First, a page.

Paramount // 1996 // 110 Minutes // Rated PG-13
Reviewed by Judge Joel Pearce (Retired) // May 1st, 2006
Kittridge: I understand that you're very upset
Hunt: Kittridge, you've never seen me very upset.
The Mission: Impossible movies have faced a lot of flack lately, what with Tom Cruise's recent incidents with the media and a second film that (in retrospect) really didn't cut it. It's been quite a while since I've watched the first film, though I did at one point have the original letterboxed DVD release. Despite common complaints about the labyrinthine plot, I found it to be an enjoyable trip down memory lane, and the disc is a decent upgrade.
Ethan Hunt (Tom Cruise, Rain Man) is part of the elite Impossible Mission Force, called in to stop a spy who is stealing a list of secret agents stationed throughout Europe. If the list gets out, their covers will be blown and many will die. When things go south and most of the team dies, Ethan learns that the operation was really a mole hunt, and that he has been framed. He grabs Claire (Emmanuelle Beart, 8 Women), the only other member of his team who survived, and sets off on his own. But can one man be strong enough to fight the CIA and the arms dealer behind the robbery?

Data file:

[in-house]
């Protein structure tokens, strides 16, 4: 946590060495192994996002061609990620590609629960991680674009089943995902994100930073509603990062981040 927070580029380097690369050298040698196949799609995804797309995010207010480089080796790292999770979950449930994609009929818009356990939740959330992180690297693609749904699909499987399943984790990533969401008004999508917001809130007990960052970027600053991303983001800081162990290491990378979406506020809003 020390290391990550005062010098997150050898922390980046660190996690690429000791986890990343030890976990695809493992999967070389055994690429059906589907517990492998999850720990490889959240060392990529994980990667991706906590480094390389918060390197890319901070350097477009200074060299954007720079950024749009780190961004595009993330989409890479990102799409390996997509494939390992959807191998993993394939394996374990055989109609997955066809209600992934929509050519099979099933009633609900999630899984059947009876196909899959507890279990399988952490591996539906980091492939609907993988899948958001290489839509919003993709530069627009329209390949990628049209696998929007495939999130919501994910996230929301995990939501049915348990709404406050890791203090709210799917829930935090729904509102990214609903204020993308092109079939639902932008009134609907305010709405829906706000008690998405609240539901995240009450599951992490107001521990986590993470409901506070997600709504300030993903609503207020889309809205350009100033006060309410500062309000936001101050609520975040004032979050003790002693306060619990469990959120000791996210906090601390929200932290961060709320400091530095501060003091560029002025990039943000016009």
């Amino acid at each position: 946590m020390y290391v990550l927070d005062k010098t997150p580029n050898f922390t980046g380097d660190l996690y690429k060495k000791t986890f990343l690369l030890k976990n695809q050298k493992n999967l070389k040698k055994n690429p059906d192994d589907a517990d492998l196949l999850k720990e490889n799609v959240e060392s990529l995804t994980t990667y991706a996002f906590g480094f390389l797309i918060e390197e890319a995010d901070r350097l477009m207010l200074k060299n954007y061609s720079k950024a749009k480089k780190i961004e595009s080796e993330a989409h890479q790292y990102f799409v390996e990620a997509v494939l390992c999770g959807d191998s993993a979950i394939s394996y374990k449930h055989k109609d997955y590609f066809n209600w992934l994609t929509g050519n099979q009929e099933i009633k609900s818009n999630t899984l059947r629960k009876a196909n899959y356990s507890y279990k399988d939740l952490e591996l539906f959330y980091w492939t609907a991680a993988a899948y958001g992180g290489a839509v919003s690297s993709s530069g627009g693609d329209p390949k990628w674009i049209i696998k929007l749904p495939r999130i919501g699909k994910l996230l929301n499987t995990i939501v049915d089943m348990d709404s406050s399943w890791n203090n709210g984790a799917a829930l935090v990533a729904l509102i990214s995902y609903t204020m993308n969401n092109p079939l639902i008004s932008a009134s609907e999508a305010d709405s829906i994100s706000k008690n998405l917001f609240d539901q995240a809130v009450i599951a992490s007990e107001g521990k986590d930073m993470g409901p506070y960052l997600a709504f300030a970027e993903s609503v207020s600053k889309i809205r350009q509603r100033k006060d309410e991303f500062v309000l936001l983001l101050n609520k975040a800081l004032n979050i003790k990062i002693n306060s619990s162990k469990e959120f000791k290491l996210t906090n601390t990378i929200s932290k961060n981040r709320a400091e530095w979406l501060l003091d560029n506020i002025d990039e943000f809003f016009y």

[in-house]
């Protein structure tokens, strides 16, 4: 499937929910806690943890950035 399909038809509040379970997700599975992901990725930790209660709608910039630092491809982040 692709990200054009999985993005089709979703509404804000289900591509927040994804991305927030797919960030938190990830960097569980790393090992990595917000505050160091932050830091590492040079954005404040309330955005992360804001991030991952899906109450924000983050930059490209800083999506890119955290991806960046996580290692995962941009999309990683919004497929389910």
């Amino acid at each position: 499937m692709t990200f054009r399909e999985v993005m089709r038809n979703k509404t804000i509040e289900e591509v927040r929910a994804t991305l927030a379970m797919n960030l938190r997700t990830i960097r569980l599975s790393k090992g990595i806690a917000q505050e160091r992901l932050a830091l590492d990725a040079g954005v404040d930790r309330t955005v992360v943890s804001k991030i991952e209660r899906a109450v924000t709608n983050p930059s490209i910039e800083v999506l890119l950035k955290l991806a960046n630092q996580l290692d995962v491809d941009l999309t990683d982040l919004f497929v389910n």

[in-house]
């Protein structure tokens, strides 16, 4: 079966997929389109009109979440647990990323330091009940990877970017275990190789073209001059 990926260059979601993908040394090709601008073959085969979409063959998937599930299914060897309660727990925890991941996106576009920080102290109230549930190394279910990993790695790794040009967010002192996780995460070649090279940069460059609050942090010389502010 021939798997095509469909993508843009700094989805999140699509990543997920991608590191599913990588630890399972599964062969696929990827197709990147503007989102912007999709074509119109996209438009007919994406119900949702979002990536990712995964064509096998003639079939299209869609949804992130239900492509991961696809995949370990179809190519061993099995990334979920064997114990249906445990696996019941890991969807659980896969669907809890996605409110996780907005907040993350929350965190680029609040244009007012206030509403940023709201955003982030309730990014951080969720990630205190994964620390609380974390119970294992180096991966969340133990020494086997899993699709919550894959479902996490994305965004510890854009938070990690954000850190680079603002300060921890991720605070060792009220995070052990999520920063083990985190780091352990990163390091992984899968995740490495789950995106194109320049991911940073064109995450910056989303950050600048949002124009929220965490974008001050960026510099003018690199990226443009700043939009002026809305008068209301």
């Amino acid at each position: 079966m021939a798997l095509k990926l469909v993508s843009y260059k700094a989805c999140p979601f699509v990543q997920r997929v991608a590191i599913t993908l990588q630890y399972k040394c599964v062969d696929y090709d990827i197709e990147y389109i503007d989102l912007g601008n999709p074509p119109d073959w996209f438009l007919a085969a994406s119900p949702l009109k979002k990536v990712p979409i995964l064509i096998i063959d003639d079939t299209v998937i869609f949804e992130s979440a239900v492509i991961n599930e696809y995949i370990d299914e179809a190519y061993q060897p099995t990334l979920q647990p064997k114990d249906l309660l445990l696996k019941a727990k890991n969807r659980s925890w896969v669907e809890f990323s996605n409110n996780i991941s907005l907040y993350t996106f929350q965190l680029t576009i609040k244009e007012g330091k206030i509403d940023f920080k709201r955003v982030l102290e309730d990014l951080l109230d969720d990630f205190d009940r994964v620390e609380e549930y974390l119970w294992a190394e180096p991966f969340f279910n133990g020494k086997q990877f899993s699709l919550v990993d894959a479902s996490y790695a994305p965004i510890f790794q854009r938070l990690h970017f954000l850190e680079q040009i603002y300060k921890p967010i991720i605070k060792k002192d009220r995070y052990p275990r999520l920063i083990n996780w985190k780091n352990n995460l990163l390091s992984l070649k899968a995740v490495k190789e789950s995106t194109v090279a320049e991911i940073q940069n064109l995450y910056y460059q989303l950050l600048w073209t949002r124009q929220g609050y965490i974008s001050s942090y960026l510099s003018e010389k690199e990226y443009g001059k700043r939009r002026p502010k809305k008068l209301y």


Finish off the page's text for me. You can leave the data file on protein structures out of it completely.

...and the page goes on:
Okay, let's get this out of the way first. Mission: Impossible isn't that hard to follow. It does twist and turn a lot, but it's a spy thriller -- that's the whole point. For an audience that is actually willing to pay attention, it does genuinely make sense, and it's a pretty fun ride in the process. It's an action film created by a thriller director, so it uses subtlety and tension instead of eye candy and dazzle. If what you want is a story a monkey can understand and wall-to-wall thrills, perhaps the sequel would be a better choice. The original Mission: Impossible is an unusual beast: a blockbuster with the heart of a spy drama and the brain of a thriller.
I have a theory that the best action movies are created by directors who are experts in other genres. There have been a number of examples of this phenomenon. The Spider-man movies are some of the best action films ever made, with horror director Sam Raimi at the helm. Peter Jackson, another director of low-budget horror, rose to the occasion and delivered The Lord of the Rings. I think one of the reasons that the first Mission: Impossible works so well is the uncharacteristic direction from veteran thriller director Brian De Palma. By bringing on a man famous for brain twisters like Dressed to Kill and Blow Out, Paramount was not asking for a generic action thriller, and they didn't get one. De Palma brought his thriller mentality to the set of an action movie, and created something both fascinating and unique.